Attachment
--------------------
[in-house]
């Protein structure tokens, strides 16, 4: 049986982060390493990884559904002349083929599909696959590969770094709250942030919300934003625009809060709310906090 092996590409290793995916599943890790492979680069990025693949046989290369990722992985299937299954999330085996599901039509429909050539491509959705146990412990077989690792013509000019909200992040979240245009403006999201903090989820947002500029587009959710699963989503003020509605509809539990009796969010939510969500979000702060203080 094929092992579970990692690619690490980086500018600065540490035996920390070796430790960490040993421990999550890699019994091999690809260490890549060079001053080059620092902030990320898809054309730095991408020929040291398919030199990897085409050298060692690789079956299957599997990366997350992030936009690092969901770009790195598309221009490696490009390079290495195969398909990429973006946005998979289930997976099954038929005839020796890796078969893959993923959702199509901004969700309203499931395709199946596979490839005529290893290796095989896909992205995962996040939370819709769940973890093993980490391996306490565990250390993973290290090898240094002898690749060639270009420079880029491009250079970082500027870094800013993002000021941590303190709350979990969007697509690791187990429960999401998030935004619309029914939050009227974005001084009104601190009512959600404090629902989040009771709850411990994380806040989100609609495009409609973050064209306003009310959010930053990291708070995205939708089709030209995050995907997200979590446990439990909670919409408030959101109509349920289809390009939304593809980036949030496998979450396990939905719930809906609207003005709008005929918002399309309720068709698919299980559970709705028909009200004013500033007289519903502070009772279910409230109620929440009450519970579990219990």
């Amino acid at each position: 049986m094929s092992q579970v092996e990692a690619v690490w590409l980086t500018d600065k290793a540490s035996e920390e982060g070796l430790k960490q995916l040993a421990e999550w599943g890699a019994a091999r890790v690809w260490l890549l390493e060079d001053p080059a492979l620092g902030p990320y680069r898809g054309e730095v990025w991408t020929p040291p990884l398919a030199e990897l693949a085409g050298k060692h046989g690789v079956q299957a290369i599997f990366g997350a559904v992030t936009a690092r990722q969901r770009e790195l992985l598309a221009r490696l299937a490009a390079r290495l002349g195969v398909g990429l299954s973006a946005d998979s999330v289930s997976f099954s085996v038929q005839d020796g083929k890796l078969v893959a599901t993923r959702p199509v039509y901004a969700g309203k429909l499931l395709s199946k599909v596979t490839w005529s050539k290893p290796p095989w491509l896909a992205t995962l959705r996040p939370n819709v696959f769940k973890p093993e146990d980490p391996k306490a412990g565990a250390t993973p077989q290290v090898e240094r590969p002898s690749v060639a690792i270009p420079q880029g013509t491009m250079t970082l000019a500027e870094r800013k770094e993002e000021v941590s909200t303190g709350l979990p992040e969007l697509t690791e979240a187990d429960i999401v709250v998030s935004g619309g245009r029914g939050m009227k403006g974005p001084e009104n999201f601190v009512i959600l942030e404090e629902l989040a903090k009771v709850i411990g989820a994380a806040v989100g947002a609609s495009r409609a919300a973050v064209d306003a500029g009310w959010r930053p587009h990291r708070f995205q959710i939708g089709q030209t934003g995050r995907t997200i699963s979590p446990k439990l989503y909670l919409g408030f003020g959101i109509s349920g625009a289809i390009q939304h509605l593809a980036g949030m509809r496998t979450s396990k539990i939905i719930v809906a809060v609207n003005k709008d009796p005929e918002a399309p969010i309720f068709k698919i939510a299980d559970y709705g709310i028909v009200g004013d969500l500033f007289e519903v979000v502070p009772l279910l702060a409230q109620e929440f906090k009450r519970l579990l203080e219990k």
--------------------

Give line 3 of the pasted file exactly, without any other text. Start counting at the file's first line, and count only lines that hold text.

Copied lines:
């Amino acid at each position: 049986m094929s092992q579970v092996e990692a690619v690490w590409l980086t500018d600065k290793a540490s035996e920390e982060g070796l430790k960490q995916l040993a421990e999550w599943g890699a019994a091999r890790v690809w260490l890549l390493e060079d001053p080059a492979l620092g902030p990320y680069r898809g054309e730095v990025w991408t020929p040291p990884l398919a030199e990897l693949a085409g050298k060692h046989g690789v079956q299957a290369i599997f990366g997350a559904v992030t936009a690092r990722q969901r770009e790195l992985l598309a221009r490696l299937a490009a390079r290495l002349g195969v398909g990429l299954s973006a946005d998979s999330v289930s997976f099954s085996v038929q005839d020796g083929k890796l078969v893959a599901t993923r959702p199509v039509y901004a969700g309203k429909l499931l395709s199946k599909v596979t490839w005529s050539k290893p290796p095989w491509l896909a992205t995962l959705r996040p939370n819709v696959f769940k973890p093993e146990d980490p391996k306490a412990g565990a250390t993973p077989q290290v090898e240094r590969p002898s690749v060639a690792i270009p420079q880029g013509t491009m250079t970082l000019a500027e870094r800013k770094e993002e000021v941590s909200t303190g709350l979990p992040e969007l697509t690791e979240a187990d429960i999401v709250v998030s935004g619309g245009r029914g939050m009227k403006g974005p001084e009104n999201f601190v009512i959600l942030e404090e629902l989040a903090k009771v709850i411990g989820a994380a806040v989100g947002a609609s495009r409609a919300a973050v064209d306003a500029g009310w959010r930053p587009h990291r708070f995205q959710i939708g089709q030209t934003g995050r995907t997200i699963s979590p446990k439990l989503y909670l919409g408030f003020g959101i109509s349920g625009a289809i390009q939304h509605l593809a980036g949030m509809r496998t979450s396990k539990i939905i719930v809906a809060v609207n003005k709008d009796p005929e918002a399309p969010i309720f068709k698919i939510a299980d559970y709705g709310i028909v009200g004013d969500l500033f007289e519903v979000v502070p009772l279910l702060a409230q109620e929440f906090k009450r519970l579990l203080e219990k």